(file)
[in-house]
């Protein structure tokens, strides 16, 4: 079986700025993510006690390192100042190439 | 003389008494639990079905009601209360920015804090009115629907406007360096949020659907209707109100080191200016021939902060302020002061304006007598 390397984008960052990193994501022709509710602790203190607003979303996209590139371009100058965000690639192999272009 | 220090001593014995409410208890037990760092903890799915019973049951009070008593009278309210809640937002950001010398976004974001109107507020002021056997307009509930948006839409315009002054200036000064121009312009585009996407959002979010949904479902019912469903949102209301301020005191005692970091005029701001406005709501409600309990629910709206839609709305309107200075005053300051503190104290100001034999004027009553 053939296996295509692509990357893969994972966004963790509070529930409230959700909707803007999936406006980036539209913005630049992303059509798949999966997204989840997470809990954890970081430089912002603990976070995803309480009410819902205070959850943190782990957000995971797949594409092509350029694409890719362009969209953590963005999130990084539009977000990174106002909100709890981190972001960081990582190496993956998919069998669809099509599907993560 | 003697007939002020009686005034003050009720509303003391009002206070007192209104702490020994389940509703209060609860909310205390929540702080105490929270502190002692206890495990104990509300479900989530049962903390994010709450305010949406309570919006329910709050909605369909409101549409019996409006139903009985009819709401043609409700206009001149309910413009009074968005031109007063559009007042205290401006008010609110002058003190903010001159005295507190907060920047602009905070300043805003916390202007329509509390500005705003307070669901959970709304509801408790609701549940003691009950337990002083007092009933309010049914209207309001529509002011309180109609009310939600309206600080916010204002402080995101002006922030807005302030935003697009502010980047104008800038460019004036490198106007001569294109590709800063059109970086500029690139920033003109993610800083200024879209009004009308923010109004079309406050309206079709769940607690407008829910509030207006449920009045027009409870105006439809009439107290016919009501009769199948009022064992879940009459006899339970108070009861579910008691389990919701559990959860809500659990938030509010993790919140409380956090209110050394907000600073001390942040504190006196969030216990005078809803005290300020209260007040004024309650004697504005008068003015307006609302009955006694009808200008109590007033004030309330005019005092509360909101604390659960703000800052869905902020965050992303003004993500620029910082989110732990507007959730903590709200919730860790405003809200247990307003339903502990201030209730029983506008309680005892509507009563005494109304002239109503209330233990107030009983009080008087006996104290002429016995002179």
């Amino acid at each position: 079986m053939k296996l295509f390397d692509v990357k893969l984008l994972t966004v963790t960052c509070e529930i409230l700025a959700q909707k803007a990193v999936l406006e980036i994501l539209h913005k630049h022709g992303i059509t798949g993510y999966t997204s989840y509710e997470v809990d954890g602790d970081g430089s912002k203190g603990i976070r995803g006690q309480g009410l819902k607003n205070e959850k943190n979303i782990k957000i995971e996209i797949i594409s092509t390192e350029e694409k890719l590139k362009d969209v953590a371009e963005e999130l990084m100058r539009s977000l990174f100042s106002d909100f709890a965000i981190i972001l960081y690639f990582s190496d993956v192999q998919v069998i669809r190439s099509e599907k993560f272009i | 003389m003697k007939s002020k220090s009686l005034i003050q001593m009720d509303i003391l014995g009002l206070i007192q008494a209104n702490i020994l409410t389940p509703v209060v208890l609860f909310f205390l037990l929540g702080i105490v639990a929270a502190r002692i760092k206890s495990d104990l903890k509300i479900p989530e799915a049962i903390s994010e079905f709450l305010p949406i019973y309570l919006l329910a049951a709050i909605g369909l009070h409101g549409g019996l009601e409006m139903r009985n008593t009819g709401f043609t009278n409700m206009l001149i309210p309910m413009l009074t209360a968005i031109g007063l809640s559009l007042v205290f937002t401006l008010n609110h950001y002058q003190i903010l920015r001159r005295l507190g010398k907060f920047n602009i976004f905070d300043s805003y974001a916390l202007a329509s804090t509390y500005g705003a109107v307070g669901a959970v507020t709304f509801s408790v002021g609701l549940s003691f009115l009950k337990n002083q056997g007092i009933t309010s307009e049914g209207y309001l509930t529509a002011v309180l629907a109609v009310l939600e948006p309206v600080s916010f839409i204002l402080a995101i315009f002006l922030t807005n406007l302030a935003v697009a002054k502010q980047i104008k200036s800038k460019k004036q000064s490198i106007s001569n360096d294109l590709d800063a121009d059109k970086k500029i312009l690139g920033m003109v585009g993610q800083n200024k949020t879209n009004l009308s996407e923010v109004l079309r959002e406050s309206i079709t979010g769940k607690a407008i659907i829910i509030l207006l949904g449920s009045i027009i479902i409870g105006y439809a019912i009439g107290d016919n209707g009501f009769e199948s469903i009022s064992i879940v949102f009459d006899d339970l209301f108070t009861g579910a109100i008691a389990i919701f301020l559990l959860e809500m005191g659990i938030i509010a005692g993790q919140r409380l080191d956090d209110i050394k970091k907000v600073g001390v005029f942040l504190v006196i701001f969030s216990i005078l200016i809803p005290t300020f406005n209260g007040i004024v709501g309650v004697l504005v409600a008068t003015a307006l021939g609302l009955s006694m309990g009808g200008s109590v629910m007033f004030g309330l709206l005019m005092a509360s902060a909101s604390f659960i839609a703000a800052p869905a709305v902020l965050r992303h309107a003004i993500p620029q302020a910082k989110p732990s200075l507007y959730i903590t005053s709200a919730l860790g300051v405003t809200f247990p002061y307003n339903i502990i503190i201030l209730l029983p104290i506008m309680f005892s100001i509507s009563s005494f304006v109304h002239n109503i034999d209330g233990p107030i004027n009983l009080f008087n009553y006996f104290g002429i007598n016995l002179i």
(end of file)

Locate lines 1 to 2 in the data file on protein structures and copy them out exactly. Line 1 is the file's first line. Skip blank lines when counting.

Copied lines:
[in-house]
């Protein structure tokens, strides 16, 4: 079986700025993510006690390192100042190439 | 003389008494639990079905009601209360920015804090009115629907406007360096949020659907209707109100080191200016021939902060302020002061304006007598 390397984008960052990193994501022709509710602790203190607003979303996209590139371009100058965000690639192999272009 | 220090001593014995409410208890037990760092903890799915019973049951009070008593009278309210809640937002950001010398976004974001109107507020002021056997307009509930948006839409315009002054200036000064121009312009585009996407959002979010949904479902019912469903949102209301301020005191005692970091005029701001406005709501409600309990629910709206839609709305309107200075005053300051503190104290100001034999004027009553 053939296996295509692509990357893969994972966004963790509070529930409230959700909707803007999936406006980036539209913005630049992303059509798949999966997204989840997470809990954890970081430089912002603990976070995803309480009410819902205070959850943190782990957000995971797949594409092509350029694409890719362009969209953590963005999130990084539009977000990174106002909100709890981190972001960081990582190496993956998919069998669809099509599907993560 | 003697007939002020009686005034003050009720509303003391009002206070007192209104702490020994389940509703209060609860909310205390929540702080105490929270502190002692206890495990104990509300479900989530049962903390994010709450305010949406309570919006329910709050909605369909409101549409019996409006139903009985009819709401043609409700206009001149309910413009009074968005031109007063559009007042205290401006008010609110002058003190903010001159005295507190907060920047602009905070300043805003916390202007329509509390500005705003307070669901959970709304509801408790609701549940003691009950337990002083007092009933309010049914209207309001529509002011309180109609009310939600309206600080916010204002402080995101002006922030807005302030935003697009502010980047104008800038460019004036490198106007001569294109590709800063059109970086500029690139920033003109993610800083200024879209009004009308923010109004079309406050309206079709769940607690407008829910509030207006449920009045027009409870105006439809009439107290016919009501009769199948009022064992879940009459006899339970108070009861579910008691389990919701559990959860809500659990938030509010993790919140409380956090209110050394907000600073001390942040504190006196969030216990005078809803005290300020209260007040004024309650004697504005008068003015307006609302009955006694009808200008109590007033004030309330005019005092509360909101604390659960703000800052869905902020965050992303003004993500620029910082989110732990507007959730903590709200919730860790405003809200247990307003339903502990201030209730029983506008309680005892509507009563005494109304002239109503209330233990107030009983009080008087006996104290002429016995002179």